Justice Breyer also wrote a concurring opinion. He agreed with the dissenters that Carter and Johns had a reasonable expectation of privacy in Thompson’s apartment. However, he concurred in the judgment because in his opinion Officer Thielen had not violated the Fourth Amendment by peering into a basement apartment through open blinds.

Justice Ginsburg wrote in dissent, joined by Justice Stevens and Justice Souter. In her view, the decision of the majority "undermines not only the security of short-term guests, but also the security of the home resident herself. In my view, when a homeowner or lessor personally invites a guest into her home to share in a common endeavor, whether it be for conversation, to engage in leisure activities, or for business purposes licit or illicit, that guest should share his host’s shelter against unreasonable searches and seizures." The core value of the Fourth Amendment for Justice Ginsburg is the home, where one may include or exclude others. "My concern centers on an individual’s choice to share her home and her associations there with persons she selects. Our decisions indicate that people have a reasonable expectation of privacy in their homes in part because they have the prerogative to exclude others." She laments where this case leads. "Human frailty suggests that today’s decision will tempt police to pry into private dwellings without warrant, to find evidence incriminating guests who do not rest there through the night."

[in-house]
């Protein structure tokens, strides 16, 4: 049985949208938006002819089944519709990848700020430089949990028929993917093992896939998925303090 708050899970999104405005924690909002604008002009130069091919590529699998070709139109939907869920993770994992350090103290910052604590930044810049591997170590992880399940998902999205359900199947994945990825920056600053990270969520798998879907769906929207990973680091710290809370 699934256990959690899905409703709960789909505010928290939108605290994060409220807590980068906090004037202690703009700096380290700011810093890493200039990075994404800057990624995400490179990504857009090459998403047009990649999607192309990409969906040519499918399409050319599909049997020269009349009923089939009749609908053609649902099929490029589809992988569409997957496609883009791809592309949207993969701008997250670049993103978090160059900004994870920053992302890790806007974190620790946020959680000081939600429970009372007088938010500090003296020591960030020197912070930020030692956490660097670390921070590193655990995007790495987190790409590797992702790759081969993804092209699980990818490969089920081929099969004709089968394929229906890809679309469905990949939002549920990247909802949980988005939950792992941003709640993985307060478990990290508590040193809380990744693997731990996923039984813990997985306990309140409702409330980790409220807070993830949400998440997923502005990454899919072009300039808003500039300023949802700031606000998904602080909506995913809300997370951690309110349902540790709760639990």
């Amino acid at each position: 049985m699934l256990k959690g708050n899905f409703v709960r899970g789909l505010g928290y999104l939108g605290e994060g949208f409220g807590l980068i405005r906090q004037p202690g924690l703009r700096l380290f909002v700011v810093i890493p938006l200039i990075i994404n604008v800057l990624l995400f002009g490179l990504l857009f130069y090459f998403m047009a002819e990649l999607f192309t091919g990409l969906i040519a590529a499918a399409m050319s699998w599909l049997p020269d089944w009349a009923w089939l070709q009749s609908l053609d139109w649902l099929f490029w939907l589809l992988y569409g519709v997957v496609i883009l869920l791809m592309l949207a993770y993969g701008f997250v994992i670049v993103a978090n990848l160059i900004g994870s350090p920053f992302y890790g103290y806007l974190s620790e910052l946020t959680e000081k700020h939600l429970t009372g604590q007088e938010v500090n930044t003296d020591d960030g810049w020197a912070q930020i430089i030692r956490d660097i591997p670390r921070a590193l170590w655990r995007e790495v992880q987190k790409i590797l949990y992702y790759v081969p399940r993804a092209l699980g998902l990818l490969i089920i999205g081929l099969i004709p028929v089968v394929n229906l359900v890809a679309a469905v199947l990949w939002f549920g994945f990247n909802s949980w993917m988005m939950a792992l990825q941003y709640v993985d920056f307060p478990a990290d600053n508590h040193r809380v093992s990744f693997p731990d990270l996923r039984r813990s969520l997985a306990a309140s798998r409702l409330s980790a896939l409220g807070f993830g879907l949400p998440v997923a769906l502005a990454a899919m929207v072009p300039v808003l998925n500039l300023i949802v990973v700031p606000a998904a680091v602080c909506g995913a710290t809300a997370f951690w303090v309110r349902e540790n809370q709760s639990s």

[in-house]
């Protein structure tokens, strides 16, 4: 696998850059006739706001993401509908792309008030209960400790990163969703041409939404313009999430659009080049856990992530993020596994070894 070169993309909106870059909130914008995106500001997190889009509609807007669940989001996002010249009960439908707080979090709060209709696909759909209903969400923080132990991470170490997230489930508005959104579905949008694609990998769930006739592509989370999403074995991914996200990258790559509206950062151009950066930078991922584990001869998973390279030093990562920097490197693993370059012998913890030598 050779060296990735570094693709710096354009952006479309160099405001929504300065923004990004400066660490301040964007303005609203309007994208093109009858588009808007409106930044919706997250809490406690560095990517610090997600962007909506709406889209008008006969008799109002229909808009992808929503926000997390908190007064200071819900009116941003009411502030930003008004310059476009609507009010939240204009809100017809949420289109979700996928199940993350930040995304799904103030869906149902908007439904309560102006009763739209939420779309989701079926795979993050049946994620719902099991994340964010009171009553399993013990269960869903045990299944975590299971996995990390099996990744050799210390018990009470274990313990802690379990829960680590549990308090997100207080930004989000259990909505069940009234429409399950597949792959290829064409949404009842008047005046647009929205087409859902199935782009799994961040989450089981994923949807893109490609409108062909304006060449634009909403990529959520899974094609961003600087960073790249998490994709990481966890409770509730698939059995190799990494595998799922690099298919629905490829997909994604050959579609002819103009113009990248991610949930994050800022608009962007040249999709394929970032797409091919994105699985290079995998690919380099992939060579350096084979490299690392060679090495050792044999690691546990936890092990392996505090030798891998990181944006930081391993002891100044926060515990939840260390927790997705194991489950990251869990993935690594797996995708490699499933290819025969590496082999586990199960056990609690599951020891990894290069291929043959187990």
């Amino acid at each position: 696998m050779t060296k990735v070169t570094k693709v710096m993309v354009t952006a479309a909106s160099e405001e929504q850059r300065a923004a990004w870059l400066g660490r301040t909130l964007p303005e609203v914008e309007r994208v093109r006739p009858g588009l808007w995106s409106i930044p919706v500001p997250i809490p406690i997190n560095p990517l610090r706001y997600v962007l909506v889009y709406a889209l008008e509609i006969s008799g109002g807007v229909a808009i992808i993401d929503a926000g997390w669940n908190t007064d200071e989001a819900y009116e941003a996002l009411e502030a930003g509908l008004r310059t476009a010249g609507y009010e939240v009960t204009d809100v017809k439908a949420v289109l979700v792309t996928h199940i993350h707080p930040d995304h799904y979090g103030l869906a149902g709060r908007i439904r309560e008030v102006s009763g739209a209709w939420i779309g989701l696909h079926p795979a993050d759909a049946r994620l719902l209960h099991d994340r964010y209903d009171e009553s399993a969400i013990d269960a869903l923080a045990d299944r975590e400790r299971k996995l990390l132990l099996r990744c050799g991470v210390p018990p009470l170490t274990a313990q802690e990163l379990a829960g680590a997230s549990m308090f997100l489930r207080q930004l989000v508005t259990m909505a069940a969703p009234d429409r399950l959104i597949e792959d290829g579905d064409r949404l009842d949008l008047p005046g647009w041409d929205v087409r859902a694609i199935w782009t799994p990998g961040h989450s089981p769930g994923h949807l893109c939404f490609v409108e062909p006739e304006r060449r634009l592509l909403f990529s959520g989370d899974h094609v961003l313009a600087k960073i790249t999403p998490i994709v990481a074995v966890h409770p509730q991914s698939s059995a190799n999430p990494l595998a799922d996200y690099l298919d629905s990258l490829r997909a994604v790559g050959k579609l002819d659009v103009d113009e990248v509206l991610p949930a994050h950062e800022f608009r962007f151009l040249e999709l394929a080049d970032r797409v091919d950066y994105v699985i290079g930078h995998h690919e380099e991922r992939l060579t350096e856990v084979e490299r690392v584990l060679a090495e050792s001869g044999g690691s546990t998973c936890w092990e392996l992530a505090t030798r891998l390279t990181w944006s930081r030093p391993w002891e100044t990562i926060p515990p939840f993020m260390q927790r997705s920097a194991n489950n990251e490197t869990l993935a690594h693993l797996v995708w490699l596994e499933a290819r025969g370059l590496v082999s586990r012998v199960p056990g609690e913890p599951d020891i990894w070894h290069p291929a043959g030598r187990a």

Taylor v. Commonwealth
987 S.W.2d. 302 (Ky.S.Ct. 1998)

The Kentucky Supreme Court has addressed the issue of confidentiality of informants in the context of conducting a suppression hearing. Here, Taylor was arrested following an unnamed informant’s tip to the police that two black men would be driving a particular car with a particular license plate and that there would be drugs in the car. When the police located the car, they stopped it, saw the defendant take a plastic bag and place it under the seat. A search revealed cocaine in the bag, and Taylor was arrested and convicted. His suppression motion was overruled.

On appeal, Taylor challenged the trial court’s decision not to require the Commonwealth to reveal the identity of the informant. Taylor’s counsel objected to not being able to view the sealed affidavit of the police, or to not being able to question the police regarding the informant.